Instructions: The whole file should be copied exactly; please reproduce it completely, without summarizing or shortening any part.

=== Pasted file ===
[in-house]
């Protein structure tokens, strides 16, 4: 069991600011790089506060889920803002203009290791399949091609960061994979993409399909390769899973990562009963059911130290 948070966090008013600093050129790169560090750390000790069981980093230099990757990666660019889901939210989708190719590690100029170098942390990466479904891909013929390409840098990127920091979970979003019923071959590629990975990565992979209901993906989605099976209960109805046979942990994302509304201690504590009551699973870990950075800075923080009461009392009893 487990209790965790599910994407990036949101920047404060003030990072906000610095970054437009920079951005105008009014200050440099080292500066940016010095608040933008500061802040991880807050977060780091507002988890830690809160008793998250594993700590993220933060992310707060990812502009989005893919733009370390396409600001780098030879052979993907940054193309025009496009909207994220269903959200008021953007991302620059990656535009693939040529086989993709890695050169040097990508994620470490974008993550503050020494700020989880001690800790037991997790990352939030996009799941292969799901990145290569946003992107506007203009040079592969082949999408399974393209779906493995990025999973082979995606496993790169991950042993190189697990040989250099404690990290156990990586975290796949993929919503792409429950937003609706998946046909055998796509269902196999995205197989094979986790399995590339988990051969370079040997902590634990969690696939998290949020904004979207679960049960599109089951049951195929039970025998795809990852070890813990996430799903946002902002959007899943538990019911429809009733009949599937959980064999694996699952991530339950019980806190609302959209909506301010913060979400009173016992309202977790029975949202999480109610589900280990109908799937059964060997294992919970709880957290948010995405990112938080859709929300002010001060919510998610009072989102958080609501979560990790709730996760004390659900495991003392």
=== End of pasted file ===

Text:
[in-house]
């Protein structure tokens, strides 16, 4: 069991600011790089506060889920803002203009290791399949091609960061994979993409399909390769899973990562009963059911130290 948070966090008013600093050129790169560090750390000790069981980093230099990757990666660019889901939210989708190719590690100029170098942390990466479904891909013929390409840098990127920091979970979003019923071959590629990975990565992979209901993906989605099976209960109805046979942990994302509304201690504590009551699973870990950075800075923080009461009392009893 487990209790965790599910994407990036949101920047404060003030990072906000610095970054437009920079951005105008009014200050440099080292500066940016010095608040933008500061802040991880807050977060780091507002988890830690809160008793998250594993700590993220933060992310707060990812502009989005893919733009370390396409600001780098030879052979993907940054193309025009496009909207994220269903959200008021953007991302620059990656535009693939040529086989993709890695050169040097990508994620470490974008993550503050020494700020989880001690800790037991997790990352939030996009799941292969799901990145290569946003992107506007203009040079592969082949999408399974393209779906493995990025999973082979995606496993790169991950042993190189697990040989250099404690990290156990990586975290796949993929919503792409429950937003609706998946046909055998796509269902196999995205197989094979986790399995590339988990051969370079040997902590634990969690696939998290949020904004979207679960049960599109089951049951195929039970025998795809990852070890813990996430799903946002902002959007899943538990019911429809009733009949599937959980064999694996699952991530339950019980806190609302959209909506301010913060979400009173016992309202977790029975949202999480109610589900280990109908799937059964060997294992919970709880957290948010995405990112938080859709929300002010001060919510998610009072989102958080609501979560990790709730996760004390659900495991003392």